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Amid a sex abuse crisis, a new conservative Christian vision for womanhood?

By: Jonathan Merritt
December 7, 2017 Updated: December 7, 2017 at 4:52 pm
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photo - (Image: "Trois Femmes" via Pom Angers - courtesy of Flickr creative commons - http://bit.ly/2B0dG8P)
(Image: "Trois Femmes" via Pom Angers - courtesy of Flickr creative commons - http://bit.ly/2B0dG8P) 
In times of cultural crisis, societies have no choice but to enter a period of rethinking.

America has crossed the rubicon with the recent tidal wave of sex abuse scandals. Dozens of influential men have lost their jobs and reputations due to their offensive, predatory, and often illegal behaviors. These allegations have torn down the facade of respectability these men had carefully constructed, but they’ve also unmasked the lies some have believed for too long.


We can no longer pretend that sexism is a thing of the past. Or that powerful men can be trusted to behave with decorum and respect in the workplace. Or that women are safe and protected in our “enlightened” age. Amid this cultural crisis, religious communities must now enter a period of rethinking.

Julie Roys, a popular conservative Christian radio show host, believes that this must include a critical discussion about popular notions of womanhood. In her book, “Redeeming the Feminine Soul: God’s Surprising Vision for Womanhood,” she rejects the “feminist distortion” and “fundamentalist caricature” of womanhood. I’ve known Roys for years, and while we often disagree, I’ve always found her to be fair-minded and thoughtful. So I decided to invite her to share her vision for womanhood with the “On Faith and Culture” audience.

RNS: We’ve experienced a wave of sexual abuse and harassment scandals in recent days. Is this the result of a distorted view of womanhood?

JR: Absolutely. Clearly the scandals reveal a perverse view of women as mere objects of sexual gratification, rather than persons made in the image of God. But I don’t think anyone is surprised by that. This kind of objectification by men has been going on ever since the Fall.

What’s surprising is the fact that women, despite decades of feminism, felt they had no recourse and had to endure the abuse. It’s also disturbing that women, when faced with the choice, were willing to trade their dignity for jobs.

I can’t help but wonder if feminism contributed to this crisis, convincing women to place inordinate value on their careers and advancement, but a shockingly low value on their own bodies and sexuality. It’s telling that Gloria Steinem in the nineties publicly supported accused sexual predator, Bill Clinton, rather than his alleged victims. By doing so, she communicated that political gain is ultimate; women and their dignity are expendable.

RNS: Many conservative Christians believe that women should be quiet and submissive to their husbands and male leaders. Some say this kind of theology creates fertile soil for abuse and harassment. What say you?

JR: I think the inordinate value placed on sex roles and submission of women in conservative circles often betrays an underlying misogyny and a complete misunderstanding of the reason God created male and female.

God didn’t create male and female so one sex could dominate the other, and each could function according to rigid gender-specific roles. God created male and female to reveal the mystery of Trinitarian life and love through the union of husband and wife (Genesis 1:27 and 2:24), and to reveal the loving and sacrificial way Christ relates to the church (Ephesians 5:31-32).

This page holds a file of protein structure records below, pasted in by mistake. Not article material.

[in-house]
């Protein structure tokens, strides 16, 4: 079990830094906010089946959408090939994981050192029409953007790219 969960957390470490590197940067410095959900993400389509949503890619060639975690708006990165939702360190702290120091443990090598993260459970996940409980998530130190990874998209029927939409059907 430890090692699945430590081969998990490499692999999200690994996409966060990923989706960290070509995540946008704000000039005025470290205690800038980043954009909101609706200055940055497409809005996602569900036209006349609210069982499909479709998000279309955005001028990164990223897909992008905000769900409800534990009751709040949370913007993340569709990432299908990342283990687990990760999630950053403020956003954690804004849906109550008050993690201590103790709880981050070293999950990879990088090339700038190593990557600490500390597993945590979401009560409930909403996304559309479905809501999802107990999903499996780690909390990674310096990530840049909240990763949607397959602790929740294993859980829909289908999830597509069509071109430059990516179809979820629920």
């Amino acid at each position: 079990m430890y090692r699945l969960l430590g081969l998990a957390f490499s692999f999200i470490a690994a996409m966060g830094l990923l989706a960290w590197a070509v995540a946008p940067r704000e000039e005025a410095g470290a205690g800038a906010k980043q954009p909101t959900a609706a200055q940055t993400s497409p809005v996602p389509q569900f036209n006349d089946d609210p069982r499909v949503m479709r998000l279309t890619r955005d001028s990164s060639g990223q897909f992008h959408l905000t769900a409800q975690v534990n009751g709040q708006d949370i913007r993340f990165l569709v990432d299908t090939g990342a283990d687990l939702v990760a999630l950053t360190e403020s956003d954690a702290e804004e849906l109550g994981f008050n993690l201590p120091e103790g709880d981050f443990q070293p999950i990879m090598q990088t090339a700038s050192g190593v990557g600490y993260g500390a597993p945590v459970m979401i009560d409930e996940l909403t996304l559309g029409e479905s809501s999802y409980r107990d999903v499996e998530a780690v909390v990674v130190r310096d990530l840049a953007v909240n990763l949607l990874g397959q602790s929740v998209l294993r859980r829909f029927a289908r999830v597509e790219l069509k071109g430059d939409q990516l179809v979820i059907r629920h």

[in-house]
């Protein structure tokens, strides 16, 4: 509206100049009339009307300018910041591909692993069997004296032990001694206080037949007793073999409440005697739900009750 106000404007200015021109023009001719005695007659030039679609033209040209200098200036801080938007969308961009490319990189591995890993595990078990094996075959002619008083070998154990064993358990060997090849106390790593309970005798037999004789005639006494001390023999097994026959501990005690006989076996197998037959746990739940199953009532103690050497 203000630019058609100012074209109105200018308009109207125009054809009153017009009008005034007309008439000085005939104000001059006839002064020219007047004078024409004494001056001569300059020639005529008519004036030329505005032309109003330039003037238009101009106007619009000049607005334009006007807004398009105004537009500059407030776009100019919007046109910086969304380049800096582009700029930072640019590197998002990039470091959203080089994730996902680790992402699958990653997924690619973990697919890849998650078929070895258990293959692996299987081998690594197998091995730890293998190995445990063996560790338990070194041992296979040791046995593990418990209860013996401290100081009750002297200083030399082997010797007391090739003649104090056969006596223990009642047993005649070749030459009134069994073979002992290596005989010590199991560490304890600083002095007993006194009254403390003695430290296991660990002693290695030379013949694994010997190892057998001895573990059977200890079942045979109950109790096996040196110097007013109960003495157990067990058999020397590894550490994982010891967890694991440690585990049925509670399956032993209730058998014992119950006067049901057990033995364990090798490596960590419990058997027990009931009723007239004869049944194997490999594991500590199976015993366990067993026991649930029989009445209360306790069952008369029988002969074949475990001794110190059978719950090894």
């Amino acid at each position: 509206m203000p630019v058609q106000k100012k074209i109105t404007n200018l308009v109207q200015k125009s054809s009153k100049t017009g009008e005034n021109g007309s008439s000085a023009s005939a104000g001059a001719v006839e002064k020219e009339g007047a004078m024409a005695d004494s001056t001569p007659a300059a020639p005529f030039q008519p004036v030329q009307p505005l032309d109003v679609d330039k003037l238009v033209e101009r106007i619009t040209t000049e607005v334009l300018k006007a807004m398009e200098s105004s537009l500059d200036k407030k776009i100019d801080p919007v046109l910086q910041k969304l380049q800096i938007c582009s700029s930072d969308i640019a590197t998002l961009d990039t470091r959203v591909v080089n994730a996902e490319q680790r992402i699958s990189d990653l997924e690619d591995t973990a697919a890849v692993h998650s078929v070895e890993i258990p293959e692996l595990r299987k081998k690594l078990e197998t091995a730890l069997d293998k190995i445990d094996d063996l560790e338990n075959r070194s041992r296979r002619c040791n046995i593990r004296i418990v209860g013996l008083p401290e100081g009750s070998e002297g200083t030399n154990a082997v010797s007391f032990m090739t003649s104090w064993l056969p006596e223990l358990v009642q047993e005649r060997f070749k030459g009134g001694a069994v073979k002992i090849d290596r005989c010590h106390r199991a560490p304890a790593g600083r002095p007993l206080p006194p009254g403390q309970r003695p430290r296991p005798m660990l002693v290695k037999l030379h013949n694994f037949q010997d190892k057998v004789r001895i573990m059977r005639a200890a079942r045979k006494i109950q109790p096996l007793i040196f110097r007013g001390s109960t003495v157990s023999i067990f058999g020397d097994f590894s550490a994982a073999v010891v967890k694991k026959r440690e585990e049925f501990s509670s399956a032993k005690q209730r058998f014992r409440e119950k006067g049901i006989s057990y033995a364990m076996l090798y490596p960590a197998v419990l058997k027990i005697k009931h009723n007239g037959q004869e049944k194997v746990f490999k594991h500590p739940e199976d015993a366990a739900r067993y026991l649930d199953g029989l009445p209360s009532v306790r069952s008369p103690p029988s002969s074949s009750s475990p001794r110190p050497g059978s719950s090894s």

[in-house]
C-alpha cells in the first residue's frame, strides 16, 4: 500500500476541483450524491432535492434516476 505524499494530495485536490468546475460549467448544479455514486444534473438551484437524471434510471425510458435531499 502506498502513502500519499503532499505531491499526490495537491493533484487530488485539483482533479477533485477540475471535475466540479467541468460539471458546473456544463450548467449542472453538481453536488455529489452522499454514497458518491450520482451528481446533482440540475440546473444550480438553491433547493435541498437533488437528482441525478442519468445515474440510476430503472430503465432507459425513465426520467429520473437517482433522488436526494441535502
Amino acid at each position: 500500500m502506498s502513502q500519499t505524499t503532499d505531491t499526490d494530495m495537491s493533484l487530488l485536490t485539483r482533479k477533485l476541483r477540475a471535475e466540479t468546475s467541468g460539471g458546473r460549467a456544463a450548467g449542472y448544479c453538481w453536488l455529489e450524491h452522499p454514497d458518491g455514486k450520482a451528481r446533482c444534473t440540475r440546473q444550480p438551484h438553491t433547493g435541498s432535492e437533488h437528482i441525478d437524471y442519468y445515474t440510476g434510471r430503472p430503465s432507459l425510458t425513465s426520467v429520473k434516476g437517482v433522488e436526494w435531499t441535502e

Though hierarchy and submission exist within the Trinity, it’s not the dominant feature. Love is. Similarly, Christ doesn’t lead His church in some heavy-handed, top-down manner; instead He sacrificially provides for her. Many conservatives have lost sight of this bigger picture and reduced God’s beautiful design to authoritarianism. This error, and the misogyny that sometimes fuels it, definitely creates a fertile soil for abuse.

RNS: How do some conservative Christians misunderstand womanhood, and why do you reject the “fundamentalist caricature?”

JY: Conservatives, perhaps reacting to society’s dismantling of sexual difference, sometimes present a vision of womanhood that’s uni-dimensionally feminine. They uphold an idealized “Proverbs 31 Woman” who’s meek and mild, making women like me, who possess a healthy dose of masculine traits, feel like misfits.

But C.S. Lewis once said, “There ought spiritually to be a man in every woman and a woman in every man.” By this, Lewis was not advocating for androgyny. He was simply saying that healthy men and women should possess some balance of masculine and feminine virtues in degrees appropriate to their particular sex. A woman with no masculine virtues, for example, is sickly passive, and a man with no feminine virtues is warlike.

Our vision of womanhood (and manhood) needs to reflect the complexity of our Creator in whose image we are made. God, holding all that is true and good within Himself, possesses both masculine and feminine qualities and so should we.

RNS: You say that feminists distort womanhood. How so?

JR: Feminism is rife with a kind of stealth misogyny. Misogyny literally means hatred of women, and in its overt form, often manifests as men abusing or demeaning women. But stealth misogyny is the hatred or devaluing of what’s uniquely female or feminine, and ironically, it’s a hallmark of feminism.

Betty Friedan, who launched second-wave feminism, saw femininity as a vice, not a virtue, writing that it made “women a target and a victim of the sexual sell.” She also harbored a shockingly low view of motherhood, comparing those who dream of being of being housewives to the “millions who walked to their own death in the concentration camps.”

Sadly, feminism tried to solve overt misogyny by embracing stealth misogyny – by dying to all that’s feminine and becoming, as Gloria Steinem declared, “the men we wanted to marry.” But God didn’t make women to be men. And becoming like them requires us to die to something essential within ourselves.

RNS: But men haven’t done a great job protecting women and promoting women’s interests. Feminists have championed women’s causes, haven’t they? At least to some extent?

JR: Yes and no. Certainly, first-wave feminists achieved important gains for women like the right to vote, own property, and pursue higher education. But those early feminists, unlike their successors, didn’t win those gains at the expense of womanhood or the unborn.